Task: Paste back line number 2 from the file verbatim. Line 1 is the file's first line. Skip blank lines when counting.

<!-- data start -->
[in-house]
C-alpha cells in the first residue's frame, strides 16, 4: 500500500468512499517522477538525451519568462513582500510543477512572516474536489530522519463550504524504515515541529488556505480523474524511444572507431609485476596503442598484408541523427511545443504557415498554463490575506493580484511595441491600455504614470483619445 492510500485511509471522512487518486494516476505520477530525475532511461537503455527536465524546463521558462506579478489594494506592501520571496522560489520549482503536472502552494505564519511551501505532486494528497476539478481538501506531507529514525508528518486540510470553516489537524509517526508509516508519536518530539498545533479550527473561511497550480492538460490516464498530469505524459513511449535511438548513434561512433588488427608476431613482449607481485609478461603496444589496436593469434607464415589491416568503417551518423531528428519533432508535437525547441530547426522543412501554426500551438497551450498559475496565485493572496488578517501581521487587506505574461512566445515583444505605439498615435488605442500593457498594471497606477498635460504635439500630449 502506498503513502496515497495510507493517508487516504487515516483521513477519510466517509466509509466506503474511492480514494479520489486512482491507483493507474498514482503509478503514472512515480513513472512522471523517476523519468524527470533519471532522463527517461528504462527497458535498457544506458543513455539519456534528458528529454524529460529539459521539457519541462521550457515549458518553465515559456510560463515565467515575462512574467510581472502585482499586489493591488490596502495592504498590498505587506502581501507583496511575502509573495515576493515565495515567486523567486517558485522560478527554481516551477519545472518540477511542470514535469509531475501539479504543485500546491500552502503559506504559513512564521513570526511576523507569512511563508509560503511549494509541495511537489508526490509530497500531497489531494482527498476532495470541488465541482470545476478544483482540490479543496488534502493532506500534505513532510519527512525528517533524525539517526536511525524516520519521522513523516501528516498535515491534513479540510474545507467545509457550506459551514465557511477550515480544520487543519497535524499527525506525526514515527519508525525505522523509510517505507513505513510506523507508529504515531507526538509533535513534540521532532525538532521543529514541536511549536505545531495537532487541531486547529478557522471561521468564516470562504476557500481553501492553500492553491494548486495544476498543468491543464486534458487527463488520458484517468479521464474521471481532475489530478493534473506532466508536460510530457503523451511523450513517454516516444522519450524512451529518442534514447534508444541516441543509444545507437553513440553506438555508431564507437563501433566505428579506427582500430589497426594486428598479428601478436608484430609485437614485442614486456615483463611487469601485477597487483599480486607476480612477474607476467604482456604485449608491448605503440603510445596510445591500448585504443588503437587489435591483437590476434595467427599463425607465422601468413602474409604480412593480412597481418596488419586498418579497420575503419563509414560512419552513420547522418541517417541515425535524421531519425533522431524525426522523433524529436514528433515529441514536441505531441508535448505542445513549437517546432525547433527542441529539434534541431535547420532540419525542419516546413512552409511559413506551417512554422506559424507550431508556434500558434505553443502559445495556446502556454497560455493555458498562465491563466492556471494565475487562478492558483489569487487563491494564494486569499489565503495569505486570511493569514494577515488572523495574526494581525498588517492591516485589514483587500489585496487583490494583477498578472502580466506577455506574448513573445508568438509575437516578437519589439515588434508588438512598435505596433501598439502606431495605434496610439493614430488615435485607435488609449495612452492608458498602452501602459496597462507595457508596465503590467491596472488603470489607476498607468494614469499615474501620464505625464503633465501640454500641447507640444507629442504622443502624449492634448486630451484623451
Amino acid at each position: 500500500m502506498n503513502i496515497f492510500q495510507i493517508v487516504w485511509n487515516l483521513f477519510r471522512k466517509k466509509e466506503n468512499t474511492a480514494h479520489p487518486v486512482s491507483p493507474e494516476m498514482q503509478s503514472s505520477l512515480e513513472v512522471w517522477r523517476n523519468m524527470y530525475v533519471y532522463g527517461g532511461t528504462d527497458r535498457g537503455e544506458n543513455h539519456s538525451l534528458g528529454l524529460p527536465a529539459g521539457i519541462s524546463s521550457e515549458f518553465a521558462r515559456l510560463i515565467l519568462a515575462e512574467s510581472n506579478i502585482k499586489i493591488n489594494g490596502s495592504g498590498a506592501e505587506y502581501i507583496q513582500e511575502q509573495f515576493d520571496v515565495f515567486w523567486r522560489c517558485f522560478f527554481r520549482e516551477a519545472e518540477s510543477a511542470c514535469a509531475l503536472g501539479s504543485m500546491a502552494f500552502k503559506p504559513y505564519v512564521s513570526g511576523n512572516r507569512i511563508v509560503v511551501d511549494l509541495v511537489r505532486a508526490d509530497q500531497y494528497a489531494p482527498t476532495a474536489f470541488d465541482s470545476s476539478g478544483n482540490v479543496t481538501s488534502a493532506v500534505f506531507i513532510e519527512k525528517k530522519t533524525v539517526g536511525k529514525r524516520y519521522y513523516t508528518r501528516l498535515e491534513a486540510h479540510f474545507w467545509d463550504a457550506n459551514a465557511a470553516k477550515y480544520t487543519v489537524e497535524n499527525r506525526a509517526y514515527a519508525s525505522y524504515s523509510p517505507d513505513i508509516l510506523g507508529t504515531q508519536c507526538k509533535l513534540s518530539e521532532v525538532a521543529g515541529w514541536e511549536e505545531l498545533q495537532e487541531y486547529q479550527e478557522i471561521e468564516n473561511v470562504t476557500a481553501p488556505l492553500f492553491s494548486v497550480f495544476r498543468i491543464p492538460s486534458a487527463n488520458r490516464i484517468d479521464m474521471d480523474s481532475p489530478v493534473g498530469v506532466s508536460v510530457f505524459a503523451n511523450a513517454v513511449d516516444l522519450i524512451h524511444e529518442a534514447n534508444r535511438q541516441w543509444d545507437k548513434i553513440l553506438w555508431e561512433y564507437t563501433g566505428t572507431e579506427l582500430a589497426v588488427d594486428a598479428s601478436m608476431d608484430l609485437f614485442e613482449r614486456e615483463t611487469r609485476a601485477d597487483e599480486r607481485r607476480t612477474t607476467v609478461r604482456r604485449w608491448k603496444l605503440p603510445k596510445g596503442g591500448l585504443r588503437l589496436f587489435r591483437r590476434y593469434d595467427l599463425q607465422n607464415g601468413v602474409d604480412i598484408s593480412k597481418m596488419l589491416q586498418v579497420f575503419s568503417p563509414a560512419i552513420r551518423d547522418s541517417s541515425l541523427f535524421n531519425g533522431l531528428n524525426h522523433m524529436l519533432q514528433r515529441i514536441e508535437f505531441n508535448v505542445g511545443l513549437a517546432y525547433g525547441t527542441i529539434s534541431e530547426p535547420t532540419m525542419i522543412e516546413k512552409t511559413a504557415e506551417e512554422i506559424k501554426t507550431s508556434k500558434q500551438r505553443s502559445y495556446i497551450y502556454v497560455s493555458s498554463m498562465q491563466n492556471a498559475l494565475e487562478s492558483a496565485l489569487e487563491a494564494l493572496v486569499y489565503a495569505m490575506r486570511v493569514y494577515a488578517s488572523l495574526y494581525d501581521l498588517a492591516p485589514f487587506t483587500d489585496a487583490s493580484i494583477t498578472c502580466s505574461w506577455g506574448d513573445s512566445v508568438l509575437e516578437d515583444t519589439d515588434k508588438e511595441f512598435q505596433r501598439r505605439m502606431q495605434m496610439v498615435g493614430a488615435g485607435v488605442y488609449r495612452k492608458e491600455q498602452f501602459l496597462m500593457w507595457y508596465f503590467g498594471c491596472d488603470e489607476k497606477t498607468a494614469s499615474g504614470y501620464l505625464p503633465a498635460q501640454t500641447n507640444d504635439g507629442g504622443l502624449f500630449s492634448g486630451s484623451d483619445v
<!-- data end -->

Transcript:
C-alpha cells in the first residue's frame, strides 16, 4: 500500500468512499517522477538525451519568462513582500510543477512572516474536489530522519463550504524504515515541529488556505480523474524511444572507431609485476596503442598484408541523427511545443504557415498554463490575506493580484511595441491600455504614470483619445 492510500485511509471522512487518486494516476505520477530525475532511461537503455527536465524546463521558462506579478489594494506592501520571496522560489520549482503536472502552494505564519511551501505532486494528497476539478481538501506531507529514525508528518486540510470553516489537524509517526508509516508519536518530539498545533479550527473561511497550480492538460490516464498530469505524459513511449535511438548513434561512433588488427608476431613482449607481485609478461603496444589496436593469434607464415589491416568503417551518423531528428519533432508535437525547441530547426522543412501554426500551438497551450498559475496565485493572496488578517501581521487587506505574461512566445515583444505605439498615435488605442500593457498594471497606477498635460504635439500630449 502506498503513502496515497495510507493517508487516504487515516483521513477519510466517509466509509466506503474511492480514494479520489486512482491507483493507474498514482503509478503514472512515480513513472512522471523517476523519468524527470533519471532522463527517461528504462527497458535498457544506458543513455539519456534528458528529454524529460529539459521539457519541462521550457515549458518553465515559456510560463515565467515575462512574467510581472502585482499586489493591488490596502495592504498590498505587506502581501507583496511575502509573495515576493515565495515567486523567486517558485522560478527554481516551477519545472518540477511542470514535469509531475501539479504543485500546491500552502503559506504559513512564521513570526511576523507569512511563508509560503511549494509541495511537489508526490509530497500531497489531494482527498476532495470541488465541482470545476478544483482540490479543496488534502493532506500534505513532510519527512525528517533524525539517526536511525524516520519521522513523516501528516498535515491534513479540510474545507467545509457550506459551514465557511477550515480544520487543519497535524499527525506525526514515527519508525525505522523509510517505507513505513510506523507508529504515531507526538509533535513534540521532532525538532521543529514541536511549536505545531495537532487541531486547529478557522471561521468564516470562504476557500481553501492553500492553491494548486495544476498543468491543464486534458487527463488520458484517468479521464474521471481532475489530478493534473506532466508536460510530457503523451511523450513517454516516444522519450524512451529518442534514447534508444541516441543509444545507437553513440553506438555508431564507437563501433566505428579506427582500430589497426594486428598479428601478436608484430609485437614485442614486456615483463611487469601485477597487483599480486607476480612477474607476467604482456604485449608491448605503440603510445596510445591500448585504443588503437587489435591483437590476434595467427599463425607465422601468413602474409604480412593480412597481418596488419586498418579497420575503419563509414560512419552513420547522418541517417541515425535524421531519425533522431524525426522523433524529436514528433515529441514536441505531441508535448505542445513549437517546432525547433527542441529539434534541431535547420532540419525542419516546413512552409511559413506551417512554422506559424507550431508556434500558434505553443502559445495556446502556454497560455493555458498562465491563466492556471494565475487562478492558483489569487487563491494564494486569499489565503495569505486570511493569514494577515488572523495574526494581525498588517492591516485589514483587500489585496487583490494583477498578472502580466506577455506574448513573445508568438509575437516578437519589439515588434508588438512598435505596433501598439502606431495605434496610439493614430488615435485607435488609449495612452492608458498602452501602459496597462507595457508596465503590467491596472488603470489607476498607468494614469499615474501620464505625464503633465501640454500641447507640444507629442504622443502624449492634448486630451484623451